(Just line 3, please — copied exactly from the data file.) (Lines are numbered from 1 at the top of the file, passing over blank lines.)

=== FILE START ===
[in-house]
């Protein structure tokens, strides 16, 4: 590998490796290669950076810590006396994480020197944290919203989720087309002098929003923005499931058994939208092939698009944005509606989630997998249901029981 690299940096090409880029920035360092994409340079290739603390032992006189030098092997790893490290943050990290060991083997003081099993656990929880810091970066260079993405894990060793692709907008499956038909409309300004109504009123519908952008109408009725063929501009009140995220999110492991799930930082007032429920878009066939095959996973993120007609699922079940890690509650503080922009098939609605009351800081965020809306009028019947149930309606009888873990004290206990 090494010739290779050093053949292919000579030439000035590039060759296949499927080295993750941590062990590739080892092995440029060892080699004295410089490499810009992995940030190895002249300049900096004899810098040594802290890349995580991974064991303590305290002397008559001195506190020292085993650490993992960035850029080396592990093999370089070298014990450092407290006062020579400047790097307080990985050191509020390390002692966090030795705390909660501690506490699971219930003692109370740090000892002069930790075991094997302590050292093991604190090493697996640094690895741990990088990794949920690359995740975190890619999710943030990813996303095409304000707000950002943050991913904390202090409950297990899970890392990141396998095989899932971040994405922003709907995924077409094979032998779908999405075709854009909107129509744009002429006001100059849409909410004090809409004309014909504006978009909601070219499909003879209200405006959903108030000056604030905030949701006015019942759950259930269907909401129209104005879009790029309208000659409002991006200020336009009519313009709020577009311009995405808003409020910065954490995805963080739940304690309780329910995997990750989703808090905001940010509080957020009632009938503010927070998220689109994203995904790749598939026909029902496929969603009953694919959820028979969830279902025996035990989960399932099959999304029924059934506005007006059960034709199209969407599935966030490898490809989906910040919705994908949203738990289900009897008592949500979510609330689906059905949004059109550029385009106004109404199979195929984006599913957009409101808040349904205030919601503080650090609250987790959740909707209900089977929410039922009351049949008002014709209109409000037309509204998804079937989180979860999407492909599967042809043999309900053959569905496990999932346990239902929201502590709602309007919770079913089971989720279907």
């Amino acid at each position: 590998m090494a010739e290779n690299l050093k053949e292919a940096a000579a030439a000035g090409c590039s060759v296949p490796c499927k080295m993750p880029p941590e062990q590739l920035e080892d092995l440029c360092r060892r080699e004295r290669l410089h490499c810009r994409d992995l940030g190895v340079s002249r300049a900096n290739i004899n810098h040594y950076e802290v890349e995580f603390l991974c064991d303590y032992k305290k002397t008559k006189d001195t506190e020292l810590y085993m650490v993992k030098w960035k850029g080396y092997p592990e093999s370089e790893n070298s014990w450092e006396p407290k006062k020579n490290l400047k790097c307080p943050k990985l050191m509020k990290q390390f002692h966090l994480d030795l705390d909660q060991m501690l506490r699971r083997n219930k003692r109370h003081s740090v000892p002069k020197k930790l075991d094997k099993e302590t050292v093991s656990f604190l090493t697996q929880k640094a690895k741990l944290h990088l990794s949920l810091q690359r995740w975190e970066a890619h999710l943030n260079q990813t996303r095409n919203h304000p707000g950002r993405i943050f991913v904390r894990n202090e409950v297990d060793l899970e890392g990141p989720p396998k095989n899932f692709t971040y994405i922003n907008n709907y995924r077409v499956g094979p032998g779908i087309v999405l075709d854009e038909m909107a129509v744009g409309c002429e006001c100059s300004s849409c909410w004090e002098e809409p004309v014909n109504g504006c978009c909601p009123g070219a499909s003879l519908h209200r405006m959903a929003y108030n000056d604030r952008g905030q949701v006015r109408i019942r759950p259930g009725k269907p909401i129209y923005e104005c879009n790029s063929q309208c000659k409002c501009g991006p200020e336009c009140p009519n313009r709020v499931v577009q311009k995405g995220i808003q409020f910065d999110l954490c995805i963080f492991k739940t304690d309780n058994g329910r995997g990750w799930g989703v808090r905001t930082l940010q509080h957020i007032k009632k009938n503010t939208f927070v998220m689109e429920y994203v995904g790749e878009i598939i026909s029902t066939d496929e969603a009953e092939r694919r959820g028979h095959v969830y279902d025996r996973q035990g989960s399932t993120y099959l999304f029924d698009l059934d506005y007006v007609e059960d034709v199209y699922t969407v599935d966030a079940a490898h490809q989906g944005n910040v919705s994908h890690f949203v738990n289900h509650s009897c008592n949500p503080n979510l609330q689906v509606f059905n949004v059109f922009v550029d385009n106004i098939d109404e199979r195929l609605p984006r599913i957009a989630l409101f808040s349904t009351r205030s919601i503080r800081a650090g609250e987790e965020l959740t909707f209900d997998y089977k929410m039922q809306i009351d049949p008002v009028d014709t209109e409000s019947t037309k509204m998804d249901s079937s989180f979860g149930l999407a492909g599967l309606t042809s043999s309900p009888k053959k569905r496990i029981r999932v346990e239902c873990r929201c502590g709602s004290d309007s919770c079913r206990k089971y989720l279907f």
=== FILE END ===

């Amino acid at each position: 590998m090494a010739e290779n690299l050093k053949e292919a940096a000579a030439a000035g090409c590039s060759v296949p490796c499927k080295m993750p880029p941590e062990q590739l920035e080892d092995l440029c360092r060892r080699e004295r290669l410089h490499c810009r994409d992995l940030g190895v340079s002249r300049a900096n290739i004899n810098h040594y950076e802290v890349e995580f603390l991974c064991d303590y032992k305290k002397t008559k006189d001195t506190e020292l810590y085993m650490v993992k030098w960035k850029g080396y092997p592990e093999s370089e790893n070298s014990w450092e006396p407290k006062k020579n490290l400047k790097c307080p943050k990985l050191m509020k990290q390390f002692h966090l994480d030795l705390d909660q060991m501690l506490r699971r083997n219930k003692r109370h003081s740090v000892p002069k020197k930790l075991d094997k099993e302590t050292v093991s656990f604190l090493t697996q929880k640094a690895k741990l944290h990088l990794s949920l810091q690359r995740w975190e970066a890619h999710l943030n260079q990813t996303r095409n919203h304000p707000g950002r993405i943050f991913v904390r894990n202090e409950v297990d060793l899970e890392g990141p989720p396998k095989n899932f692709t971040y994405i922003n907008n709907y995924r077409v499956g094979p032998g779908i087309v999405l075709d854009e038909m909107a129509v744009g409309c002429e006001c100059s300004s849409c909410w004090e002098e809409p004309v014909n109504g504006c978009c909601p009123g070219a499909s003879l519908h209200r405006m959903a929003y108030n000056d604030r952008g905030q949701v006015r109408i019942r759950p259930g009725k269907p909401i129209y923005e104005c879009n790029s063929q309208c000659k409002c501009g991006p200020e336009c009140p009519n313009r709020v499931v577009q311009k995405g995220i808003q409020f910065d999110l954490c995805i963080f492991k739940t304690d309780n058994g329910r995997g990750w799930g989703v808090r905001t930082l940010q509080h957020i007032k009632k009938n503010t939208f927070v998220m689109e429920y994203v995904g790749e878009i598939i026909s029902t066939d496929e969603a009953e092939r694919r959820g028979h095959v969830y279902d025996r996973q035990g989960s399932t993120y099959l999304f029924d698009l059934d506005y007006v007609e059960d034709v199209y699922t969407v599935d966030a079940a490898h490809q989906g944005n910040v919705s994908h890690f949203v738990n289900h509650s009897c008592n949500p503080n979510l609330q689906v509606f059905n949004v059109f922009v550029d385009n106004i098939d109404e199979r195929l609605p984006r599913i957009a989630l409101f808040s349904t009351r205030s919601i503080r800081a650090g609250e987790e965020l959740t909707f209900d997998y089977k929410m039922q809306i009351d049949p008002v009028d014709t209109e409000s019947t037309k509204m998804d249901s079937s989180f979860g149930l999407a492909g599967l309606t042809s043999s309900p009888k053959k569905r496990i029981r999932v346990e239902c873990r929201c502590g709602s004290d309007s919770c079913r206990k089971y989720l279907f």